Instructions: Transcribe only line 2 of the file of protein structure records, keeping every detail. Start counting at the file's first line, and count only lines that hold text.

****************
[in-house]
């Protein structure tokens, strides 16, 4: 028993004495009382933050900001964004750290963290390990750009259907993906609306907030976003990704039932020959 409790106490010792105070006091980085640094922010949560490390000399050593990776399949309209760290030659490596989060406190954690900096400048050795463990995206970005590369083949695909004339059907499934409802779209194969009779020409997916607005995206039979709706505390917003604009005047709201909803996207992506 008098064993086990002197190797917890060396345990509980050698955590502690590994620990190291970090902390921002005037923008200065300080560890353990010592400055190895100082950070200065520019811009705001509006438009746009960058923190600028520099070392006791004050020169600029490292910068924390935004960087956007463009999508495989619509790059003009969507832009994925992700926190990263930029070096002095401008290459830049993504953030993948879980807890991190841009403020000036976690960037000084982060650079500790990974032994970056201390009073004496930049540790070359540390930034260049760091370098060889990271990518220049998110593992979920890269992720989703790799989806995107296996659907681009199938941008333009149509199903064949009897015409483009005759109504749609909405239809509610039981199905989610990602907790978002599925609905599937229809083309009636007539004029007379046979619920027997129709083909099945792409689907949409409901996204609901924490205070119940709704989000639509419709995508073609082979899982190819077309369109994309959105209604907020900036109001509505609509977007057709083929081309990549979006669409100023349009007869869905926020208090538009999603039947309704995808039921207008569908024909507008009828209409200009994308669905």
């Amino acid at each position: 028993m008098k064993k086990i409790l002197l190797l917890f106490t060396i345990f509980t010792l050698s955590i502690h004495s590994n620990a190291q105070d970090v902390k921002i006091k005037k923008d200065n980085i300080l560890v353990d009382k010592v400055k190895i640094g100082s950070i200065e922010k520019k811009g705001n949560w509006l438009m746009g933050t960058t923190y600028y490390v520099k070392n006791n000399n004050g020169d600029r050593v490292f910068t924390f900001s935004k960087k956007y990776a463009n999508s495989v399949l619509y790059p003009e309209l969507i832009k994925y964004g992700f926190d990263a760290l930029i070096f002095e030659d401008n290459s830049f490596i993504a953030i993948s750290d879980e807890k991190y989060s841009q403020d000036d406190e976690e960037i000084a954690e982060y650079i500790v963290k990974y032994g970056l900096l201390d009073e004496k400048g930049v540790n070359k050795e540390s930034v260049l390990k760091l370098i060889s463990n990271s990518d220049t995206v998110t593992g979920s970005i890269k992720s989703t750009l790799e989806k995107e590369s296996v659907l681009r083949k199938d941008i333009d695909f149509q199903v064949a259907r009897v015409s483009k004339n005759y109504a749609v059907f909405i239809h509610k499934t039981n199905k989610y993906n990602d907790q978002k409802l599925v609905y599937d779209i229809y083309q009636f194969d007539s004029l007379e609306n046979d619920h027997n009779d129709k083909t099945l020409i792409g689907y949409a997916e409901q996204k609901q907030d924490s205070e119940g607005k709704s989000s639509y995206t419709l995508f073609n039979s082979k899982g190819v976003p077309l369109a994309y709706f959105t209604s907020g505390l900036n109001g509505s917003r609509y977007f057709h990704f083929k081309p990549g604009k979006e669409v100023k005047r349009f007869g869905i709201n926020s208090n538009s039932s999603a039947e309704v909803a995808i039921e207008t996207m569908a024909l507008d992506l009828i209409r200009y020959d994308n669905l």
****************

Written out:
């Protein structure tokens, strides 16, 4: 028993004495009382933050900001964004750290963290390990750009259907993906609306907030976003990704039932020959 409790106490010792105070006091980085640094922010949560490390000399050593990776399949309209760290030659490596989060406190954690900096400048050795463990995206970005590369083949695909004339059907499934409802779209194969009779020409997916607005995206039979709706505390917003604009005047709201909803996207992506 008098064993086990002197190797917890060396345990509980050698955590502690590994620990190291970090902390921002005037923008200065300080560890353990010592400055190895100082950070200065520019811009705001509006438009746009960058923190600028520099070392006791004050020169600029490292910068924390935004960087956007463009999508495989619509790059003009969507832009994925992700926190990263930029070096002095401008290459830049993504953030993948879980807890991190841009403020000036976690960037000084982060650079500790990974032994970056201390009073004496930049540790070359540390930034260049760091370098060889990271990518220049998110593992979920890269992720989703790799989806995107296996659907681009199938941008333009149509199903064949009897015409483009005759109504749609909405239809509610039981199905989610990602907790978002599925609905599937229809083309009636007539004029007379046979619920027997129709083909099945792409689907949409409901996204609901924490205070119940709704989000639509419709995508073609082979899982190819077309369109994309959105209604907020900036109001509505609509977007057709083929081309990549979006669409100023349009007869869905926020208090538009999603039947309704995808039921207008569908024909507008009828209409200009994308669905």